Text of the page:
A final word about craft. I discovered a few years ago that when I drafted poems using two-line stanzas I could see the possibilities for interesting line breaks and surprising language more easily. I’m not sure why this works for me but it seems to. These days, I almost always draft in two-line stanzas and while the poems don’t always stay that way, they often do. There’s no right or wrong way to write a poem, this just seems to work for me.

Many of your poems touch on social issues from race to LGBTQ rights, with poems like “If Mamie Till was the Mother of God” and “For David Kato: A Love Poem.” What role do you think poetry plays when engaging with social justice issues? What unique entry point do you think poetry has?

Poetry plays many roles in our world today. So, within various struggles for justice, poetry plays crucial roles. Sometimes writing a poem simply helps the poet sort through thoughts and feelings, towards clarity. Sometimes a poem moves readers in such a way that it fires them up to get more deeply involved in a particular struggle. Sometimes hearing a poem read beautifully moves you to tears. This might deepen one’s experience of the poem’s topic and might further move that listener to make a deeper commitment to that specific struggle.

Consider the simple and clear questions in Langston Hughes’ poem “Harlem.” When I first read that poem back in high school, many years ago, it gave me my first opportunity to see the damage and destruction of “a dream deferred.” I don’t think I understood the deadening and explosive results of holding Black people down until I studied that poem carefully. That poem enlightened me and moved me. I am diligently mindful of poetry’s power as I teach my American Literature students these days. When students or readers are ready, a poem can transform the ways we think and feel about the world.

I should say too that I don’t think we need to make poetry responsible for healing the world. It probably can’t. But I know we should never underestimate the power of a strong poem to move its readers into action and sacrifice.

What do you hope is conveyed through your work?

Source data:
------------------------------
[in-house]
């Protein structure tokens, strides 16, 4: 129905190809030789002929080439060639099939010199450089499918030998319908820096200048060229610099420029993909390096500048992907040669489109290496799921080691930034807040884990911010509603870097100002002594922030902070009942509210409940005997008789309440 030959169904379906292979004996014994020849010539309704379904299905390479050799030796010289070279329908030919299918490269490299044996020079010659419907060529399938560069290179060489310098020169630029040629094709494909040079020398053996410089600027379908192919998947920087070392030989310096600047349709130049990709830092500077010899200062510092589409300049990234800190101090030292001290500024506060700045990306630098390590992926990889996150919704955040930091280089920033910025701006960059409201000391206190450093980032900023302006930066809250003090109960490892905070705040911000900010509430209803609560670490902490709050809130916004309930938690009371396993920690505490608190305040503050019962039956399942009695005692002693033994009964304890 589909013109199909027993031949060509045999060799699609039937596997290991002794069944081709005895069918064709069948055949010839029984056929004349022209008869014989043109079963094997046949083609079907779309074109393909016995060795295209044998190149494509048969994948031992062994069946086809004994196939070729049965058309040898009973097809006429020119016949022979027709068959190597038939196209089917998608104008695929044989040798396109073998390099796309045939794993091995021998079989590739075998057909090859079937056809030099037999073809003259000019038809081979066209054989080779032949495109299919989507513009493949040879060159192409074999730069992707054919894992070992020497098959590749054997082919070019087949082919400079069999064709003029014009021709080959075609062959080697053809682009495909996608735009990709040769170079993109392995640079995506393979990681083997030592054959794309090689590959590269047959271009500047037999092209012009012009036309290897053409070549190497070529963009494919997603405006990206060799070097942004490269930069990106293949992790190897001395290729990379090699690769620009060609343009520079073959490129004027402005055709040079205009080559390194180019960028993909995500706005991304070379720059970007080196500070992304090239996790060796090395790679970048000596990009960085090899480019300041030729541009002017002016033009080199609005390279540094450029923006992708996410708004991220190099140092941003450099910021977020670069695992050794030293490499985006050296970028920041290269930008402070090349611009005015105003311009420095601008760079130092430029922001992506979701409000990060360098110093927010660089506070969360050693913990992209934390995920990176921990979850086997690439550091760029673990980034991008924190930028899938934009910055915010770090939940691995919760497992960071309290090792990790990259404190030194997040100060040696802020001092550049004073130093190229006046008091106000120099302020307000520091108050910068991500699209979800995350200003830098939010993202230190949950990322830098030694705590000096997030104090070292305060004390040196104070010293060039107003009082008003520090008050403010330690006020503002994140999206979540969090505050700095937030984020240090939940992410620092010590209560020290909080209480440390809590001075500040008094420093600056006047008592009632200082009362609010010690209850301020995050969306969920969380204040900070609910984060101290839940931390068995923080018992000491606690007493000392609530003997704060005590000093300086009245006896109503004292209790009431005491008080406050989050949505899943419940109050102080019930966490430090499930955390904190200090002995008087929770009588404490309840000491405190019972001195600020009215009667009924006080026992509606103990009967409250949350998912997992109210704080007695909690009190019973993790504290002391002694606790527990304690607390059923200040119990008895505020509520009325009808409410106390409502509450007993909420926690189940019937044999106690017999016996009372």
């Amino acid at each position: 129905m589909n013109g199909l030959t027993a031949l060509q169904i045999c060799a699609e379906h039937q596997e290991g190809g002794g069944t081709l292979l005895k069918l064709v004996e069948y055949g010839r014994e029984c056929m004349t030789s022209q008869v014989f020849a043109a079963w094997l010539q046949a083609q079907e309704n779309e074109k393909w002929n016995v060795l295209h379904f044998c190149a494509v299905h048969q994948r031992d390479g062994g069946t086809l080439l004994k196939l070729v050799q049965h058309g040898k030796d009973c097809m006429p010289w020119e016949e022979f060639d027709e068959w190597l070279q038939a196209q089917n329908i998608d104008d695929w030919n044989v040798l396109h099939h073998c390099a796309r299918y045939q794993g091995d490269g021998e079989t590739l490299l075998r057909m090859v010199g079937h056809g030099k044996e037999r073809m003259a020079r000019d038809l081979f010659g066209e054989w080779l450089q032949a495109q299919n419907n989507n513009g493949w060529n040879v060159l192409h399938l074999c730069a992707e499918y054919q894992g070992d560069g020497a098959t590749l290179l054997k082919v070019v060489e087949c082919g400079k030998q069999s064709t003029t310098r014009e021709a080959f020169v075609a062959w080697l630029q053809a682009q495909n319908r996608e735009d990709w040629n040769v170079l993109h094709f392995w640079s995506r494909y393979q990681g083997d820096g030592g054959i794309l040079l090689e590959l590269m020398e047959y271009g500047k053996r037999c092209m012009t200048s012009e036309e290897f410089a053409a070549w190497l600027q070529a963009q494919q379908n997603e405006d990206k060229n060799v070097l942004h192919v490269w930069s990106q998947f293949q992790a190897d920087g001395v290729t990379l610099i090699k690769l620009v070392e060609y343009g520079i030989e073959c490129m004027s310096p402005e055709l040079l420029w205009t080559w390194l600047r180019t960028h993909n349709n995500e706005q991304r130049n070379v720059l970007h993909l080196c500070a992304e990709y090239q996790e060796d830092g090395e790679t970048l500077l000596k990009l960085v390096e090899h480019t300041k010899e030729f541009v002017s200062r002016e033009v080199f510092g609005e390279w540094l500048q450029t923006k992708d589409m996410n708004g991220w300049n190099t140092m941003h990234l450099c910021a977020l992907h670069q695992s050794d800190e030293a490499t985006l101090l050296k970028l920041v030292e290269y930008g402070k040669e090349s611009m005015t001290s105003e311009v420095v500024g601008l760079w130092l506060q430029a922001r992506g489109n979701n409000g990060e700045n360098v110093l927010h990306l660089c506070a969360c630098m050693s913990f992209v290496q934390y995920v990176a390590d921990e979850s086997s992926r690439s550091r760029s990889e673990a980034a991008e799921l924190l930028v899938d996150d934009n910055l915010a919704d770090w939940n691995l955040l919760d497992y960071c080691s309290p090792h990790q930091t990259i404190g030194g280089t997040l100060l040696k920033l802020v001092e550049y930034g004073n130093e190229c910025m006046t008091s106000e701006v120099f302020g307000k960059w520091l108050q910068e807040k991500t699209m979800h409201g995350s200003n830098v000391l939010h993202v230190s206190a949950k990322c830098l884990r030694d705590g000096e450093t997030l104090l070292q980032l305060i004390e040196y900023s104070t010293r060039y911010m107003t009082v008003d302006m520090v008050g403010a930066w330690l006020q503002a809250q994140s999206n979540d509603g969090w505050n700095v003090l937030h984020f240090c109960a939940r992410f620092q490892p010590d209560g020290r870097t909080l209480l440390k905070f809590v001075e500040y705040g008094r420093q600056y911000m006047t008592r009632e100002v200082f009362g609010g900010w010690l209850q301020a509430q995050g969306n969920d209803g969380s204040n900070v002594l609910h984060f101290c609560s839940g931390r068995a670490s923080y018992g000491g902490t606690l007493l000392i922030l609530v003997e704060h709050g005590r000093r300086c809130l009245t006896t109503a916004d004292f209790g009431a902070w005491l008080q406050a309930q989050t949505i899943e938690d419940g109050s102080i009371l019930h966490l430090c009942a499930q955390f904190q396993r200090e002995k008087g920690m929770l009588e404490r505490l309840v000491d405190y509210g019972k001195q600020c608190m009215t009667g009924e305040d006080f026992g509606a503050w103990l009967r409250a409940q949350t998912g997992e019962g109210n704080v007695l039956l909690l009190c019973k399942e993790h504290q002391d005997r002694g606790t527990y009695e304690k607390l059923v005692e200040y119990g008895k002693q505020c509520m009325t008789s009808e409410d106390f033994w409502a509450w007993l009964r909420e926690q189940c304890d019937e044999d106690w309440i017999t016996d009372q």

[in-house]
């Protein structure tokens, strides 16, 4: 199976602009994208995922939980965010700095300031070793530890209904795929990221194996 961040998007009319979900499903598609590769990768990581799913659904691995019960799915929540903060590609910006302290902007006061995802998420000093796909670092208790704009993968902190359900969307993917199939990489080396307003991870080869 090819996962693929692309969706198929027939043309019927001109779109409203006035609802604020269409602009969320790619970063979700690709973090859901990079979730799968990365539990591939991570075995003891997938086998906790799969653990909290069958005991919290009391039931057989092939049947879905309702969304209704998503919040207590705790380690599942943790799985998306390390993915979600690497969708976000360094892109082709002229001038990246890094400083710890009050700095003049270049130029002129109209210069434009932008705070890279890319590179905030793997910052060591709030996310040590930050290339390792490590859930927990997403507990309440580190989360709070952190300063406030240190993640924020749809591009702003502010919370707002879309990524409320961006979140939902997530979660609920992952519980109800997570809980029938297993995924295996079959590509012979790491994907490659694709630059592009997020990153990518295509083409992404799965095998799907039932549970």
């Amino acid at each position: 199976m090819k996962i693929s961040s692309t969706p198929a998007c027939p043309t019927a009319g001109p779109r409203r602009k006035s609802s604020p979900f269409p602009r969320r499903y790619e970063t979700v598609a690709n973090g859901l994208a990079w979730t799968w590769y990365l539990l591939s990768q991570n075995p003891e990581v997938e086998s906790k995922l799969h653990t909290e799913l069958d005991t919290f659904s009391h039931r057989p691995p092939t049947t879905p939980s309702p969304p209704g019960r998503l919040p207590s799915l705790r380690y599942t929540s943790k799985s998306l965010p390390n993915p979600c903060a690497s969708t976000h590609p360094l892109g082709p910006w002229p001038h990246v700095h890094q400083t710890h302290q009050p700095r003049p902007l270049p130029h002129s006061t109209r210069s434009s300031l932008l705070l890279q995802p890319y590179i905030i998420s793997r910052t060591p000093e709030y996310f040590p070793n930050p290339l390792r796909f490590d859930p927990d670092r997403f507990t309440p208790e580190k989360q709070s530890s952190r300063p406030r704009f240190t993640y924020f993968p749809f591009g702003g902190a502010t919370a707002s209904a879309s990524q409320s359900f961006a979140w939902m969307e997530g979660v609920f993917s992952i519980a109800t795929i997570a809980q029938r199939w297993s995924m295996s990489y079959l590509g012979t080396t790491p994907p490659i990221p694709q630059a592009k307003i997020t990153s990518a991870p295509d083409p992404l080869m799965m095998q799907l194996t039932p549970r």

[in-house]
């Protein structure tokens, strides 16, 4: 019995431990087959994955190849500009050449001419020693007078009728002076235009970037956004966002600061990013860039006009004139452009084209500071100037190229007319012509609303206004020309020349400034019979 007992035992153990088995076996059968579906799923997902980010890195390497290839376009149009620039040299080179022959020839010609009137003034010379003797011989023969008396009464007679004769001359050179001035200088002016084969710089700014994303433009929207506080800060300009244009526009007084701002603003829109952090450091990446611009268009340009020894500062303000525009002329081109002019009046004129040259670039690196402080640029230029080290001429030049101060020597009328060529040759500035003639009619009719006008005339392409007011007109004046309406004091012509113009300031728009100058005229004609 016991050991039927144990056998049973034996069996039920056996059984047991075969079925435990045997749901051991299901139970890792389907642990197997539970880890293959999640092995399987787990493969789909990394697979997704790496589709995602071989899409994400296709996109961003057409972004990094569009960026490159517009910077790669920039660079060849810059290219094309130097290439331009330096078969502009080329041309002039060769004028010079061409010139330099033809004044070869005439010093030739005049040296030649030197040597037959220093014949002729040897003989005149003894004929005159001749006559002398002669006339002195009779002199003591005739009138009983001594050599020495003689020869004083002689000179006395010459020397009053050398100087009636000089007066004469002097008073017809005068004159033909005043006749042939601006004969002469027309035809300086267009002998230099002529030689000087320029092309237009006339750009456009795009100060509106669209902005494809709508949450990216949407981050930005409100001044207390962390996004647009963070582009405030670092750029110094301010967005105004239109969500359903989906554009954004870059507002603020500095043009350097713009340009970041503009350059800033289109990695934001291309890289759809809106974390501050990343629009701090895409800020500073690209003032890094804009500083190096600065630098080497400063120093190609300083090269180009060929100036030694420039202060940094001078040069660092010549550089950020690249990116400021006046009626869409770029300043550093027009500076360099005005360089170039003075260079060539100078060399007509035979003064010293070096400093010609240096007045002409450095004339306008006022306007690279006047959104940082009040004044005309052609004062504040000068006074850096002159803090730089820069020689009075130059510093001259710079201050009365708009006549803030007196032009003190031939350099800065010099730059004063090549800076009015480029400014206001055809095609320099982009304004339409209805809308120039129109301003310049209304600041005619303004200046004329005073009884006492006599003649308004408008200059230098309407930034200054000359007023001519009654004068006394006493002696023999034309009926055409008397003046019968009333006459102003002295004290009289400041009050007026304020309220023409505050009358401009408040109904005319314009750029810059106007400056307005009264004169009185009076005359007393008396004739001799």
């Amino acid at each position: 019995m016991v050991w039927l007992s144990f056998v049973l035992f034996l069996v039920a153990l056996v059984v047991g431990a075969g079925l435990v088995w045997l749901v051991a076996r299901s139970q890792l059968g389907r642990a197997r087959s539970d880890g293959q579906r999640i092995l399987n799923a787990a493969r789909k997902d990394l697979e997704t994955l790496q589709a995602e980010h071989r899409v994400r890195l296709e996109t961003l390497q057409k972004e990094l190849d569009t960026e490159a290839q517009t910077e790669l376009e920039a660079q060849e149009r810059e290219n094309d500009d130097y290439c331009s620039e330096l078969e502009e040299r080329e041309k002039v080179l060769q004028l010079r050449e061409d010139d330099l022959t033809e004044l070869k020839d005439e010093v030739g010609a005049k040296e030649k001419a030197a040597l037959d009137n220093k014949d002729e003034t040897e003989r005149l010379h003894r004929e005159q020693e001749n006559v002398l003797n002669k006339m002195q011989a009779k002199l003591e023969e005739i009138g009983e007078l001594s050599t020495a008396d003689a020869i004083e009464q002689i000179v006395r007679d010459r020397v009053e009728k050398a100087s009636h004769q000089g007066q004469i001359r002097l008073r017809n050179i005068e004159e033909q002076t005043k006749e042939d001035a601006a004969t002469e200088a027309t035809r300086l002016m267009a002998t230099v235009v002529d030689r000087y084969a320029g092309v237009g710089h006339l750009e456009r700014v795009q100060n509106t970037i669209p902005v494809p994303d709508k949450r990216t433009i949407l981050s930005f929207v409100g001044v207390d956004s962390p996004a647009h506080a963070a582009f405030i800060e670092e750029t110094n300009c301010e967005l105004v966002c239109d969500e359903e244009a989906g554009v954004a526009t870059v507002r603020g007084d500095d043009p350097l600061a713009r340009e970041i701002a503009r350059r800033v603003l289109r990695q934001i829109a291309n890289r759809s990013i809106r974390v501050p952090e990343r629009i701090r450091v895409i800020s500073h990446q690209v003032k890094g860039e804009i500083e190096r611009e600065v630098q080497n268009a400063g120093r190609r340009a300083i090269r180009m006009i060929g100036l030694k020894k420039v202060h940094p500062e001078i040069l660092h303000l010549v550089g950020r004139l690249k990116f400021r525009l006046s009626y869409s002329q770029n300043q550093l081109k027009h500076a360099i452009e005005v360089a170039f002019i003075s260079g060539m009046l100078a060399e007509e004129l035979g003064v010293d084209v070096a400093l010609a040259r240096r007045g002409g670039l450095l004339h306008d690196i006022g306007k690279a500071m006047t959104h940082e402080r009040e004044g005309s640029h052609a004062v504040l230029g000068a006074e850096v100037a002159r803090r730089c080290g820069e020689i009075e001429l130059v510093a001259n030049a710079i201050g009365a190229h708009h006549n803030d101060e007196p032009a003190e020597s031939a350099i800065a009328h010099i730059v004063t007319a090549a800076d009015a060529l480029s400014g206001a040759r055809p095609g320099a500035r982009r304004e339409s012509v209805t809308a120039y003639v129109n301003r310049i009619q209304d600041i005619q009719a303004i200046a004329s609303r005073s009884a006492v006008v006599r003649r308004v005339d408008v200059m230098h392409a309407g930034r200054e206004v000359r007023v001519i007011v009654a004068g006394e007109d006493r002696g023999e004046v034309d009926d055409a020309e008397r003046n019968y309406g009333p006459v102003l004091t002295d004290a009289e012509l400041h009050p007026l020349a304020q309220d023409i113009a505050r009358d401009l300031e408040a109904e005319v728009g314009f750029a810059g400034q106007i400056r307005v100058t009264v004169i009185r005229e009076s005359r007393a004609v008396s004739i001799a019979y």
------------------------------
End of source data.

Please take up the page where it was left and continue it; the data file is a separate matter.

I hope readers might feel this idea pulsing through my work: that although our human capacity to hurt each other is obviously great, our human capacity to love is greater still. I hope both of these realities are conveyed in my work. But we must not flinch when exploring our ability and willingness to make others suffer. I believe a deep understanding of the depths of our cruelty can lead us into lives that build a more just and peaceful world.

In my first book, Meeting Bone Man, I hoped that trajectory came through. I opened the book with a quote from Naomi Shihab Nye’s poem, “Kindness.” She speaks of the need to “lose things” before one can know kindness. The book closes with a quote from Chris Abani’s poem, “Sanctificum.” He writes “This is not a lamentation, damn it. / This is a love song.”

Your work has been featured in many journals anthologies from Poet Lore, Collective Brightness: LGBTIQ Poets on Faith, Religion & Spirituality, and Beltway Poetry Quarterly. What future projects do you have in mind?

JRLHH copy (1)

Joseph Ross on the steps of Langston Hughes’s former home

Many years ago, I immersed myself in the work and life of Martin Luther King, Jr. At Notre Dame, I taught a Freshman Seminar course and later at American University, here in Washington, D.C. about his life and work. I built a composition course around three of his books. I am convinced of the truth and rightness of his ideas. I am also convinced that if more people knew his view of the world, his commitment to nonviolence, his diagnosis of our condition—we could begin the work of healing the world, our communities, and ourselves.

 

So, I’m writing a book of poems drawn from three of his books which scholars call his political autobiographies: Stride Toward Freedom, Why We Can’t Wait, and Where Do We Go from Here? This project differs from anything I’ve done before so I have no idea where it will go, but I love the process of writing it so we shall see. The fiftieth anniversary of his assassination will come in 2018 and I would love for this book to be in the world at that time. We will see.